Diakonia of truth and intellectual charity
The Pope was warmly received by Catholic educators when he gave his talk at The Catholic University of America yesterday. Heads or representatives of all Catholic colleges and universities had been invited as well as the heads of education departments in US dioceses. The talk was interrupted twice by applause, first when the Pope expressed the Church’s gratitude for the sacrifices and commitments, past and present, that had made our Catholic schools possible and valuable, and then when he urged that Catholic schools in poor neighborhoods not be abandoned.
Two phrases the Pope used to describe the purpose of Catholic education struck me: it was a “diakonia of truth” (service to the truth) and an embodiment of “intellectual charity.” He stressed that it was an act of love to try to communicate to students that it is possible to seek and to reach the truth and thus to help free them from the narrowness of positivism and relativism. The talk was positive in tone throughout and belied the predictions that he would offer a “stern rebuke” of our educational institutions.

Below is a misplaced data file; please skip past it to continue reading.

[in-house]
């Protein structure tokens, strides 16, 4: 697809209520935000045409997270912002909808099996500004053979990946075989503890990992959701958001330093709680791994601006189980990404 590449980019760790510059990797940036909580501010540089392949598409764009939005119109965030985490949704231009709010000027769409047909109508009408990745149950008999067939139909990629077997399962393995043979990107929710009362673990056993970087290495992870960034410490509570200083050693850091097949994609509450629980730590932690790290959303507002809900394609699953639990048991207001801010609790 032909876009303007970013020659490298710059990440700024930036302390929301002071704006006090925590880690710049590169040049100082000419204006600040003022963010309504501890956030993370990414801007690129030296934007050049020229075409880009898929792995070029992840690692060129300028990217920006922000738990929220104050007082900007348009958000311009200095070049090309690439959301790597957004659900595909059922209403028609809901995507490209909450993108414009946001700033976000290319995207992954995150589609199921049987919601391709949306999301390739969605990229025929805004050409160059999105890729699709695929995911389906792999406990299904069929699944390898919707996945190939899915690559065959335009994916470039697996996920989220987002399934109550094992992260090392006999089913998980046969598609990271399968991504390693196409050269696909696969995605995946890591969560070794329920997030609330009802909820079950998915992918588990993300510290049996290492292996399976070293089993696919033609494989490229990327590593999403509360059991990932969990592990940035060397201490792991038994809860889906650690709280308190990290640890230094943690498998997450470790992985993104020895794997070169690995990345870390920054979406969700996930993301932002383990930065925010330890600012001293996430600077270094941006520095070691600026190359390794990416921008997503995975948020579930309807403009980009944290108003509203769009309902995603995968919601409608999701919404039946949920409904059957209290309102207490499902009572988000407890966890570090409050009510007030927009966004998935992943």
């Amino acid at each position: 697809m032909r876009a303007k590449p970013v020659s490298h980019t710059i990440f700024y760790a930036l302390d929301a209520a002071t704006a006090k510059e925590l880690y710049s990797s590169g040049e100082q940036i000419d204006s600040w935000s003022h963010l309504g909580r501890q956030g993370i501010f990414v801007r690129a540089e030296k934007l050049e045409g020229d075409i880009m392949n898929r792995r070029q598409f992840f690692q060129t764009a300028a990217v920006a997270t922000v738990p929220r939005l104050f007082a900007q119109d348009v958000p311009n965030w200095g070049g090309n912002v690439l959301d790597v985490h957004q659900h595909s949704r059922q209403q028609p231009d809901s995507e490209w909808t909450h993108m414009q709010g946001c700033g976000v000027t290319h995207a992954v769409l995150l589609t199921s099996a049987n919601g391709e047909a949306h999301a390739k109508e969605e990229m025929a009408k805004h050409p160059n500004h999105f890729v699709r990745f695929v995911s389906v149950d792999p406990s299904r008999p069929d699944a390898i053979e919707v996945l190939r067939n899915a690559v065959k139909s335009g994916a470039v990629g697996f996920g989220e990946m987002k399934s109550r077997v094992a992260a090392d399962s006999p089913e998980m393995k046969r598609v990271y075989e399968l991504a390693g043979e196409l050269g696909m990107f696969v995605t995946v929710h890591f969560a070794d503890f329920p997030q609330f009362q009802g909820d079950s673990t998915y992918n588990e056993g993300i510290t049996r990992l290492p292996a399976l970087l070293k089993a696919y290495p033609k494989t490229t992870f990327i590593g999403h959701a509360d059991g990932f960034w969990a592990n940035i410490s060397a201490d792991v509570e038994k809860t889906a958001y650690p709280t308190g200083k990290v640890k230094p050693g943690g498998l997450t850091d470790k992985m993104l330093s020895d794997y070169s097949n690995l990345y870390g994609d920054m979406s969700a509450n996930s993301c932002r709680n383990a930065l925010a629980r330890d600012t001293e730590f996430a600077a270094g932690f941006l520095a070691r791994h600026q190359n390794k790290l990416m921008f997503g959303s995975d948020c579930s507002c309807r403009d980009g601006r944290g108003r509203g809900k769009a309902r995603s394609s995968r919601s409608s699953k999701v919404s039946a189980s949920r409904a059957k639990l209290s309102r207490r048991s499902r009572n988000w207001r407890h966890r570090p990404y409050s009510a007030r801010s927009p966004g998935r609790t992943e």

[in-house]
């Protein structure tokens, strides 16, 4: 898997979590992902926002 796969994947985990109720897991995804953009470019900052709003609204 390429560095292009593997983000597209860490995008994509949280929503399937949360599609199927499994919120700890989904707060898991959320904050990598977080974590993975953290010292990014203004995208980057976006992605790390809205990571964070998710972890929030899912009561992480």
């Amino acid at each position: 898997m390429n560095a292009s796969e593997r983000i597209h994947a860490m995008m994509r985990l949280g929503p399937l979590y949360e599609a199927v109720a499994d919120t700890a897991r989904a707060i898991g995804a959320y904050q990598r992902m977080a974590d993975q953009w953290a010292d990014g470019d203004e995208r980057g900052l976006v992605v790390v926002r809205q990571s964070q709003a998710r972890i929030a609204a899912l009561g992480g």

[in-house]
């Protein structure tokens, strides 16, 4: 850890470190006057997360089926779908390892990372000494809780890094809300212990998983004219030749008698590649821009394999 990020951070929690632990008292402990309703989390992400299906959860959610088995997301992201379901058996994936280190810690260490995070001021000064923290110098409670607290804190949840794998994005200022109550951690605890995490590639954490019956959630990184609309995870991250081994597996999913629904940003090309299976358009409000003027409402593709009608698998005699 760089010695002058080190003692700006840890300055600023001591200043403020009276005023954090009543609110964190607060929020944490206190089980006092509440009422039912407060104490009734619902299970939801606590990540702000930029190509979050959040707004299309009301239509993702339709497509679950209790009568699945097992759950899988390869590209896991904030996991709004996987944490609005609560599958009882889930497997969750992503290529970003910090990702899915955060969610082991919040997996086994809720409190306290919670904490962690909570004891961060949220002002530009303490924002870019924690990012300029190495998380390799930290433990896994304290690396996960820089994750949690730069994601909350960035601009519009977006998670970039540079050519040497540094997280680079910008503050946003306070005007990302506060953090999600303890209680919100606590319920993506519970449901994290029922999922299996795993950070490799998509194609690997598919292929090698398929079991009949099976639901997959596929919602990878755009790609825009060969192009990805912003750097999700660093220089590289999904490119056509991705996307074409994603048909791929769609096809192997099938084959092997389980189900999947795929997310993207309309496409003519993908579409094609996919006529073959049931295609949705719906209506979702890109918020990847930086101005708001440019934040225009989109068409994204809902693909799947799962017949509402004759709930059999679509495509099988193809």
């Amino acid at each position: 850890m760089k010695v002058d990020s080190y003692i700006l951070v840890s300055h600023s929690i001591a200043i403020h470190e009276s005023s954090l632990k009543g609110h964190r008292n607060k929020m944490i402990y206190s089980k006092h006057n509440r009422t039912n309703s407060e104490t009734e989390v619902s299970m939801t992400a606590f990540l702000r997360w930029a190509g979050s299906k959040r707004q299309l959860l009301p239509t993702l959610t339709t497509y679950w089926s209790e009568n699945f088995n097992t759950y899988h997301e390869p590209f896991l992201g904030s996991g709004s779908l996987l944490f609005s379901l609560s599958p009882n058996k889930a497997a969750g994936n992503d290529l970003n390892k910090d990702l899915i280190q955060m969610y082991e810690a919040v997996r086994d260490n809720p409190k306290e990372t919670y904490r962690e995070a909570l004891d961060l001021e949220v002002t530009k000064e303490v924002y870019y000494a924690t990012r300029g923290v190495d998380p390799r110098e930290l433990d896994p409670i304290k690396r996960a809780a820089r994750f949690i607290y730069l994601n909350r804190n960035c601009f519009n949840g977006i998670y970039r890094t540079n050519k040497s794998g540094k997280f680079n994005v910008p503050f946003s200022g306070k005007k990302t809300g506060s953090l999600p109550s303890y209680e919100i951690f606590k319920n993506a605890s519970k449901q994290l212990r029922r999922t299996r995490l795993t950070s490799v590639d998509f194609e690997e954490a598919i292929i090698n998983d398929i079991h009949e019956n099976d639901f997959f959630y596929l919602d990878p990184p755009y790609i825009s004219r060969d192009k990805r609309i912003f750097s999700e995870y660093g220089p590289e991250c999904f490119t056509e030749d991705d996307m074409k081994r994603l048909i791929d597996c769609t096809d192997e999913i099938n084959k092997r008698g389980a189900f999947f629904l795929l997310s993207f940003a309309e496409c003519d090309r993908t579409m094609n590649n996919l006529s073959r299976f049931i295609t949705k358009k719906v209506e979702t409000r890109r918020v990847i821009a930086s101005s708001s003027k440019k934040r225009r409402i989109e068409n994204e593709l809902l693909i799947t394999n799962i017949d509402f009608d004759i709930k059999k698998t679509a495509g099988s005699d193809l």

The headlines today, of course, are about the Pope’s having met with survivors of clerical sex abuse. The Washington Post does have a short piece on the Pope’s comments on academic freedom, which read:
To all of you I say: bear witness to hope. Nourish your witness with prayer. Account for the hope that characterizes your lives (cf. 1 Pet 3:15) by living the truth which you propose to your students. Help them to know and love the One you have encountered, whose truth and goodness you have experienced with joy.